Stakeknife probe chief Jon Boutcher criticises Troubles amnesty plan
A FORMER English police chief currently heading up a series of legacy investigations has described British government plans for a Troubles amnesty as a "miscalculation".
Operation Kenova head Jon Boutcher was speaking after the British government published proposals to introduce a statute of limitations, and end civil cases and inquests linked to the Troubles.
If approved, the shocking proposals will leave victims and survivors with absolutely no judicial recourse.
The plans have caused anger and dismay to those impacted by the Troubles across all communities.
Former Bedfordshire Police chief Jon Boutcher, who heads up Operation Kenova, last night voiced his concerns at the plans.
Operation Kenova is currently carrying out three historical investigations and one review.
He described the British government's proposals as a "miscalculation".
"This is a clear agenda from a manifesto from the Conservative government to protect veterans, it is I think a miscalculation to apply a statute of limitations in the name of the veterans," he said.
He believes that "in a way" the British government "are proposing Kenova but no prosecutions".
"I do not believe it is the right thing to do in accordance with our rule of law for these families as would be the case for my family in England, a family in Scotland, or family in Wales," he said.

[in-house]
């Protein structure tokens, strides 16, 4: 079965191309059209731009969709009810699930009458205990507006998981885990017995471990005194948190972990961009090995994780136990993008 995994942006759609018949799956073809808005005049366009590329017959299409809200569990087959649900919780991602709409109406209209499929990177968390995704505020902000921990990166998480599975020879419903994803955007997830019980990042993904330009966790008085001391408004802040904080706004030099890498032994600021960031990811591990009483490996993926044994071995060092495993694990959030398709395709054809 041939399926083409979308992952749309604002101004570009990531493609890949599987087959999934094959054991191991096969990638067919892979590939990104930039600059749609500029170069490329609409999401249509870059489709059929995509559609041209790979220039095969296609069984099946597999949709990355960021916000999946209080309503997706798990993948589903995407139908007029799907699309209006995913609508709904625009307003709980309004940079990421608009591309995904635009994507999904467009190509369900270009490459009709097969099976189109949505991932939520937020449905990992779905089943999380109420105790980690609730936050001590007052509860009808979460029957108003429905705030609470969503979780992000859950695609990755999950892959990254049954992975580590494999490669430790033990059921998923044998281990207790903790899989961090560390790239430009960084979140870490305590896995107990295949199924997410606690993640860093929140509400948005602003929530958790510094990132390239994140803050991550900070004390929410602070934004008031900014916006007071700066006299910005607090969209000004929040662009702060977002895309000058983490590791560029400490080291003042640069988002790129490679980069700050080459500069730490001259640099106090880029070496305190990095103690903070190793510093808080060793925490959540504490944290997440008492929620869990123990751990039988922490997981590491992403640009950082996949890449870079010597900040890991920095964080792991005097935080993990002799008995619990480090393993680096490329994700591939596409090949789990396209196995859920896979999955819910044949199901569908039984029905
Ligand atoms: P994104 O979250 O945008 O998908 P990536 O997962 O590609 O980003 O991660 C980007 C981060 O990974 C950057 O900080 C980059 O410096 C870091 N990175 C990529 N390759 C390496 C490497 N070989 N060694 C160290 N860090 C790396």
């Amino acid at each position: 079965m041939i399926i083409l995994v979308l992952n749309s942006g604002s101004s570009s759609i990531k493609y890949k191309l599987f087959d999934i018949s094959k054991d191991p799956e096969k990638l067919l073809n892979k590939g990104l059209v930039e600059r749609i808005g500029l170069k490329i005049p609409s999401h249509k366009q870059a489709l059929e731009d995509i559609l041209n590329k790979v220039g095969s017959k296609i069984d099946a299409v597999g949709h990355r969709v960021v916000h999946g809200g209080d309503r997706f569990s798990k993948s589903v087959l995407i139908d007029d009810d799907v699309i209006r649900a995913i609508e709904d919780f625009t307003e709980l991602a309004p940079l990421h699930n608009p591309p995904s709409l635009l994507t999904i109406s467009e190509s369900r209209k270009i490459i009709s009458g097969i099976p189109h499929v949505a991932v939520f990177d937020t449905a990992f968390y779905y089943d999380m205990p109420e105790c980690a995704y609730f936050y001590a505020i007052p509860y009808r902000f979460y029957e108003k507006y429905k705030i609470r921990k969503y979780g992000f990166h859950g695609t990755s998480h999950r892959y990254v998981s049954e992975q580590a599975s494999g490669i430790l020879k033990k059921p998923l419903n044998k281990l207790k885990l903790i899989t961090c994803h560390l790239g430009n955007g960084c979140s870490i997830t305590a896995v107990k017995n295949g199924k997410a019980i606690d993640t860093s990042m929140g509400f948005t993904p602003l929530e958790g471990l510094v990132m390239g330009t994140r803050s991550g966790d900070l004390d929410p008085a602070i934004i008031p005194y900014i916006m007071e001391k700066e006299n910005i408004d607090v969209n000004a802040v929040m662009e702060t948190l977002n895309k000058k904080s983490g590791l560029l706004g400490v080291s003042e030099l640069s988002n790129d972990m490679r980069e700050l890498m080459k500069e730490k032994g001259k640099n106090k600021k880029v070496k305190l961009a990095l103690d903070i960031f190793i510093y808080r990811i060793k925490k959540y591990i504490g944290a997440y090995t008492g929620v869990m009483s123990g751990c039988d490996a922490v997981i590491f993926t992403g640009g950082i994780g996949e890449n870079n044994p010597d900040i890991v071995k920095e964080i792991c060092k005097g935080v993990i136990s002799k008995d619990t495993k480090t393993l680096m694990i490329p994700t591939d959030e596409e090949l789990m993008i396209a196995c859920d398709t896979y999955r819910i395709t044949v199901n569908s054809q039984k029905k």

"If an offence occurred during this period and evidence came to light (about) those responsible, they would be prosecuted.
"Why would we not prosecute in Northern Ireland?"
The top investigator suggested the proposed statute of limitations may not exist in other areas of investigation.
"And if this was a different genre of crime, it was international terrorism, it was Al Qaeda, it was Islamic State, can you imagine the position of having a statute of limitations, can we comprehend that?"
He said the relatives of people killed feel as if the value of their lives is being reduced.
"(The families) I have spoken to are sensible and realistic about the prospect of prosecutions, they know they would be incredibly rare," he said.
"But to take away the chance of a prosecution, to almost diminish, lower the value of the life of their loved on, which is how this would feel to me and how it has been explained to me, this feels to them.
"And that includes military families, it includes police families, very much so."
He spoke of his wish that those behind the proposals will take stock of the reaction.
"I would hope that these proposals are engaged upon and that the people who have put them forward listen to everybody who has responded so far with almost no exception to say that this would be the wrong thing to do."
Operation Kenova is currently carrying out three historical investigations, which include looking at the activities of the agent known as Stakeknife and an IRA bomb attack that claimed the lives of three RUC men in near Lurgan in Co Armagh in 1982.
Mr Boutcher has now revealed that his team is "very much towards the end of the Stakeknife investigation, and the investigation into the murder of the three police officers".
"Those two particular investigations are the subject of 31 files to the Public Prosecution Service, that's 50,000 pages of evidence," he said.
"Of course prosecutions that may fall from those files and decision being taken may be stopped but the families will get to know what happened."